Thank you for your message. The thing is, transitioning can mean different things, and take wildly different steps, for lots of different people 🙂 Generally speaking, there are 3 main categories of transition : social, legal and medical, so I’ll try to briefly cover those, but if you have more specific questions about any of them, feel free to ask!
Social transition refers to the way you present yourself to the world, it can be things like clothes, accessories, makeup, haircut and color, body or facial hair, perfume, voice, walk style, name, pronouns, etc. Again, lots of diversity here! There is not exactly a single path or set of steps you can follow to show who you truly are, it depends entirely on your own goals and desires.
Now, legal transition is somewhat more straightforward. It means making changes to your official documents, namely your name and/or gender marker. It can be for government-issued documents, like your health insurance card, birth certificate, driving license, passport and voting information, but also things like rent/lease, job contracts, school platforms, personal insurance, accounts (NetflIx, Steam, electricity, phone, internet), membership cards, etc. It’s a lot to remember and it could be helpful to make a list of all of the places where you need to make changes.
Making changes with the government (either name, gender marker, or both) is often a first step required for the later. It requires filling out a form, having the citizenship (not just permanent residency, at least at the moment), a justification (saying that you are trans, that your new name corresponds to your gender and this change will alleviate your gender dysphoria should be enough), a proof (a signed and dated testimony from a person or a professional you know), getting the form sworn in by a commissioner of oaths (you can look for one at community organisations like Project 10) and finally pay the fees of 140$. Even after doing all of this and submitting a complete application, the Directeur de l’État civil can take several months, up to a year, to answer. Currently, there are only two gender markers available, F or M, but this should change by the end of the year.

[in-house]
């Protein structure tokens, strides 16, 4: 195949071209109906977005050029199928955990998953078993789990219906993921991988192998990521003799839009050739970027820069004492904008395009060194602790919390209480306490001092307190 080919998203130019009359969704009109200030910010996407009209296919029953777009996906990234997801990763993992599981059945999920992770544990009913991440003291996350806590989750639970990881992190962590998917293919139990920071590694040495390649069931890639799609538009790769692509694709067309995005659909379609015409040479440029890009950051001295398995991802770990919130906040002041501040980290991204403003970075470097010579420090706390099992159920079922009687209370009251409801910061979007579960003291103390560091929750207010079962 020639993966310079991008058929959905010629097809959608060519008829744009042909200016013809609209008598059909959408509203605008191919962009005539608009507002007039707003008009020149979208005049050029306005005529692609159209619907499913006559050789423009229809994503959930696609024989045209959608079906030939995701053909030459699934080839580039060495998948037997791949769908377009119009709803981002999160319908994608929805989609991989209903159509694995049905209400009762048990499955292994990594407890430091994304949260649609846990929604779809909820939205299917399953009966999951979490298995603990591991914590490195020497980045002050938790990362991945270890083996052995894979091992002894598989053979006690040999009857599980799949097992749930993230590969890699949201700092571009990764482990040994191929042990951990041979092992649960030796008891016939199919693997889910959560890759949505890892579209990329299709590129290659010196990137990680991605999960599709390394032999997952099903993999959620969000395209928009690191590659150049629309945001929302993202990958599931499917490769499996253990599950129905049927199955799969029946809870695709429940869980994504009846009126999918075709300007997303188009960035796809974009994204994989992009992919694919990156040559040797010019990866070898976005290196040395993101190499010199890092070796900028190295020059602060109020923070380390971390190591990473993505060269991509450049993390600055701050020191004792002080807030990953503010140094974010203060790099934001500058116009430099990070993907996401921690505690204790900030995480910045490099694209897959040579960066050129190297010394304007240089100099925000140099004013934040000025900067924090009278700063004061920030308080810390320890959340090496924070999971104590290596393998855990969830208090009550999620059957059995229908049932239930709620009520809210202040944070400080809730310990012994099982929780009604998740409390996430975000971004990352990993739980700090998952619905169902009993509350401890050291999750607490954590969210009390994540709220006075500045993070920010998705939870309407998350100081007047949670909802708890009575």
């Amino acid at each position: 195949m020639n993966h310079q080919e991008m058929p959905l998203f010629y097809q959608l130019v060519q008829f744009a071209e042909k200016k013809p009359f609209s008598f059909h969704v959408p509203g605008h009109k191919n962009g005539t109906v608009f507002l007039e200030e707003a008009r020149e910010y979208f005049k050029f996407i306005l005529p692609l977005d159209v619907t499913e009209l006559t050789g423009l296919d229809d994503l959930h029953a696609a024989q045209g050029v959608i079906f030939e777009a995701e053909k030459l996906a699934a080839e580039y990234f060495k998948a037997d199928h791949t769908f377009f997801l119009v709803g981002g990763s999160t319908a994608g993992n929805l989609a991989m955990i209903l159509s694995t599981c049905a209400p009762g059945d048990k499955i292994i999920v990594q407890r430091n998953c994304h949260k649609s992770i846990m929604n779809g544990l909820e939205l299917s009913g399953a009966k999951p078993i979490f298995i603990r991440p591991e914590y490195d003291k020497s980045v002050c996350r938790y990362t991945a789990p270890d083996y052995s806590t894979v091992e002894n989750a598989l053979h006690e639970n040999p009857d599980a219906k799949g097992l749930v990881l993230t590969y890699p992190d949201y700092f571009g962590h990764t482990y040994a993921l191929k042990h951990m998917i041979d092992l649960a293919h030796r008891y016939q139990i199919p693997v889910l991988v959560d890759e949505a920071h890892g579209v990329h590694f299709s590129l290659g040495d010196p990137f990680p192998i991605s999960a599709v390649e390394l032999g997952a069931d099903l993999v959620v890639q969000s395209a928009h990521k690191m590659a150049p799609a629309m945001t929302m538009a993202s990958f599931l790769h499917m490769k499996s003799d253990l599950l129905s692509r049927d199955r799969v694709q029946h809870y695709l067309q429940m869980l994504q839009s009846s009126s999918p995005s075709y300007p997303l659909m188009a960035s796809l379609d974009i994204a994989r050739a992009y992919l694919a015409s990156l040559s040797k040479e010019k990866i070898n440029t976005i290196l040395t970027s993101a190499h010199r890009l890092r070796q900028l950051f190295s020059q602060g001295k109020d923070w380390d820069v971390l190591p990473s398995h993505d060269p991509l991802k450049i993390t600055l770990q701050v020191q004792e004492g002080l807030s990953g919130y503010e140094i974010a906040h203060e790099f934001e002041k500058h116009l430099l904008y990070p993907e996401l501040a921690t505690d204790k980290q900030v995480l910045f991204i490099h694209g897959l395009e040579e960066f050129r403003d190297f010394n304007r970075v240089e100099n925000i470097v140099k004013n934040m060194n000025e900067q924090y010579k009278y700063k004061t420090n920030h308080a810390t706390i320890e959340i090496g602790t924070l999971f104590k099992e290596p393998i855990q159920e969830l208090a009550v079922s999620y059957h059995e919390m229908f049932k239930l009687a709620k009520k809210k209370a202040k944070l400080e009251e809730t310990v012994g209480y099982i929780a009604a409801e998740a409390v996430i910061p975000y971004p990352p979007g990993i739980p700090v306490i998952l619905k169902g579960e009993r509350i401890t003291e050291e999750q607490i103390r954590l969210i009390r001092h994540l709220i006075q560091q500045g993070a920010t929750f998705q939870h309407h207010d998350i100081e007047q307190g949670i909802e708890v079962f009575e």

Medical transition is hormones (which can have a varying impact on facial and body hair, body shape, muscle tone, skin texture, periods, voice, body odor etc.) and surgeries (to add, remove or reconstruct breasts/a torso, a penis or a vulva).
For trans-affirmative surgeries in Québec, the GrS in Montréal is probably your best bet. You can contact them and they will provide you with the forms required. Before a major surgery, a doctor has to do a medical checkup to see if you are in good health and ready for surgery and if you understand the risks, possible complications and healing process. Oftentimes, a letter from a mental health professional confirming a gender dysphoria diagnosis and ability to consent is required. On their website you can also find a FAQ, testimonials and more information about the various types of surgeries they offer. Genital (bottom) and breast/torso (top) surgeries are covered by the RAMQ, but other additional surgeries like vocal chords or Adam’s apple surgeries are not. It is worth noting that most surgeries will require a recovery period afterwards, which oftentime involves not being able to work.
Now as for hormones, the basic gist is to get a medical practitioner, like a family doctor or an endocrinologist, to write you a prescription, most (but not all) of them will also require a letter from a mental health professional. You can find more details and explanations in this document from the Center for gender advocacy as well as their updated list of healthcare professionals working with trans folks. ASTTeQ also has a very in-depth page on hormones and how to access them. Finally, Project 10 coordinates a network of trans health resources, you can access their excel file of trans-friendly services, and contact their trans activities coordinator, Syanna (she/her), at firstname.lastname@example.org.
These are just some of the general transition trajectories, I could’ve gone into more details, but if anything still seems unclear or you don’t know where to go next, you can always ask us or one of the community organizations I mentioned, the Center for gender advocacy, Project 10, ASTTeQ.
Good luck! And take care,
Maxime, intervention worker for AlterHeros
Iel/they/them, accords neutres